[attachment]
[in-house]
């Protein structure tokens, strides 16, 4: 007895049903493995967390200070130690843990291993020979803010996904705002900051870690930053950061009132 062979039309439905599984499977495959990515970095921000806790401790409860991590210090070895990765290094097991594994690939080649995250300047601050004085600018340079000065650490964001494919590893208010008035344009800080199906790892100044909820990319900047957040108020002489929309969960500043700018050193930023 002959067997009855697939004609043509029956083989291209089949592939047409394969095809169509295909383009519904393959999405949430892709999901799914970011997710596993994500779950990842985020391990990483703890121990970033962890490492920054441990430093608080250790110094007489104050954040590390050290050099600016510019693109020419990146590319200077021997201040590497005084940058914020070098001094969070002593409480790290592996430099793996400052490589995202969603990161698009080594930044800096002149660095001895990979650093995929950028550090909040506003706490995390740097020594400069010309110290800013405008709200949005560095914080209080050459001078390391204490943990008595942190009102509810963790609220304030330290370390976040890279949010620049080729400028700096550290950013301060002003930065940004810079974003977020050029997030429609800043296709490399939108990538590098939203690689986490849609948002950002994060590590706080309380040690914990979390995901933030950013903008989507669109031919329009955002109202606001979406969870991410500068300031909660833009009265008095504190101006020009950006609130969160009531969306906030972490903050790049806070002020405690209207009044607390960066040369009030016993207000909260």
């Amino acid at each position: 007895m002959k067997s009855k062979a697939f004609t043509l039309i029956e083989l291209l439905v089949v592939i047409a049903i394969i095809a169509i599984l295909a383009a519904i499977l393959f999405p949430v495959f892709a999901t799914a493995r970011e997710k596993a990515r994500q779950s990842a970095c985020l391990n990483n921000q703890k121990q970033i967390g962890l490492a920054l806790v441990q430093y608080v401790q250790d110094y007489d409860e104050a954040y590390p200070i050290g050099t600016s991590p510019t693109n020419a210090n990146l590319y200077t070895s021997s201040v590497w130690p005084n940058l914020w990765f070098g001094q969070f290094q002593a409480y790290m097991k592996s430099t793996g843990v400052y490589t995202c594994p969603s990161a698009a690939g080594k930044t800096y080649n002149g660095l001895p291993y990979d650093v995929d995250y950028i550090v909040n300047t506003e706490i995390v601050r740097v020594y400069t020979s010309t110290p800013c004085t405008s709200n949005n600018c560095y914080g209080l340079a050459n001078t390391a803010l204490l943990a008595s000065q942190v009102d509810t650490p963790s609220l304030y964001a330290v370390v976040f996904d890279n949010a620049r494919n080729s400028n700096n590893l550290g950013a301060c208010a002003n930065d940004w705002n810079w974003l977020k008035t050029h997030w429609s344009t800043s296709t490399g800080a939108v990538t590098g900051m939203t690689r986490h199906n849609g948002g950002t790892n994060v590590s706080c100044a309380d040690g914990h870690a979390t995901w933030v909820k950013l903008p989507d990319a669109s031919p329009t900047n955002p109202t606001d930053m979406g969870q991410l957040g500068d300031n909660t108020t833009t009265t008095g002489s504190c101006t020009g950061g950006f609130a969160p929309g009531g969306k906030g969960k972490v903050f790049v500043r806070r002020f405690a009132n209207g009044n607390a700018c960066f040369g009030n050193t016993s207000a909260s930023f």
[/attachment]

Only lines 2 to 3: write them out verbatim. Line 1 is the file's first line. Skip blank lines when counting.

């Protein structure tokens, strides 16, 4: 007895049903493995967390200070130690843990291993020979803010996904705002900051870690930053950061009132 062979039309439905599984499977495959990515970095921000806790401790409860991590210090070895990765290094097991594994690939080649995250300047601050004085600018340079000065650490964001494919590893208010008035344009800080199906790892100044909820990319900047957040108020002489929309969960500043700018050193930023 002959067997009855697939004609043509029956083989291209089949592939047409394969095809169509295909383009519904393959999405949430892709999901799914970011997710596993994500779950990842985020391990990483703890121990970033962890490492920054441990430093608080250790110094007489104050954040590390050290050099600016510019693109020419990146590319200077021997201040590497005084940058914020070098001094969070002593409480790290592996430099793996400052490589995202969603990161698009080594930044800096002149660095001895990979650093995929950028550090909040506003706490995390740097020594400069010309110290800013405008709200949005560095914080209080050459001078390391204490943990008595942190009102509810963790609220304030330290370390976040890279949010620049080729400028700096550290950013301060002003930065940004810079974003977020050029997030429609800043296709490399939108990538590098939203690689986490849609948002950002994060590590706080309380040690914990979390995901933030950013903008989507669109031919329009955002109202606001979406969870991410500068300031909660833009009265008095504190101006020009950006609130969160009531969306906030972490903050790049806070002020405690209207009044607390960066040369009030016993207000909260």
């Amino acid at each position: 007895m002959k067997s009855k062979a697939f004609t043509l039309i029956e083989l291209l439905v089949v592939i047409a049903i394969i095809a169509i599984l295909a383009a519904i499977l393959f999405p949430v495959f892709a999901t799914a493995r970011e997710k596993a990515r994500q779950s990842a970095c985020l391990n990483n921000q703890k121990q970033i967390g962890l490492a920054l806790v441990q430093y608080v401790q250790d110094y007489d409860e104050a954040y590390p200070i050290g050099t600016s991590p510019t693109n020419a210090n990146l590319y200077t070895s021997s201040v590497w130690p005084n940058l914020w990765f070098g001094q969070f290094q002593a409480y790290m097991k592996s430099t793996g843990v400052y490589t995202c594994p969603s990161a698009a690939g080594k930044t800096y080649n002149g660095l001895p291993y990979d650093v995929d995250y950028i550090v909040n300047t506003e706490i995390v601050r740097v020594y400069t020979s010309t110290p800013c004085t405008s709200n949005n600018c560095y914080g209080l340079a050459n001078t390391a803010l204490l943990a008595s000065q942190v009102d509810t650490p963790s609220l304030y964001a330290v370390v976040f996904d890279n949010a620049r494919n080729s400028n700096n590893l550290g950013a301060c208010a002003n930065d940004w705002n810079w974003l977020k008035t050029h997030w429609s344009t800043s296709t490399g800080a939108v990538t590098g900051m939203t690689r986490h199906n849609g948002g950002t790892n994060v590590s706080c100044a309380d040690g914990h870690a979390t995901w933030v909820k950013l903008p989507d990319a669109s031919p329009t900047n955002p109202t606001d930053m979406g969870q991410l957040g500068d300031n909660t108020t833009t009265t008095g002489s504190c101006t020009g950061g950006f609130a969160p929309g009531g969306k906030g969960k972490v903050f790049v500043r806070r002020f405690a009132n209207g009044n607390a700018c960066f040369g009030n050193t016993s207000a909260s930023f």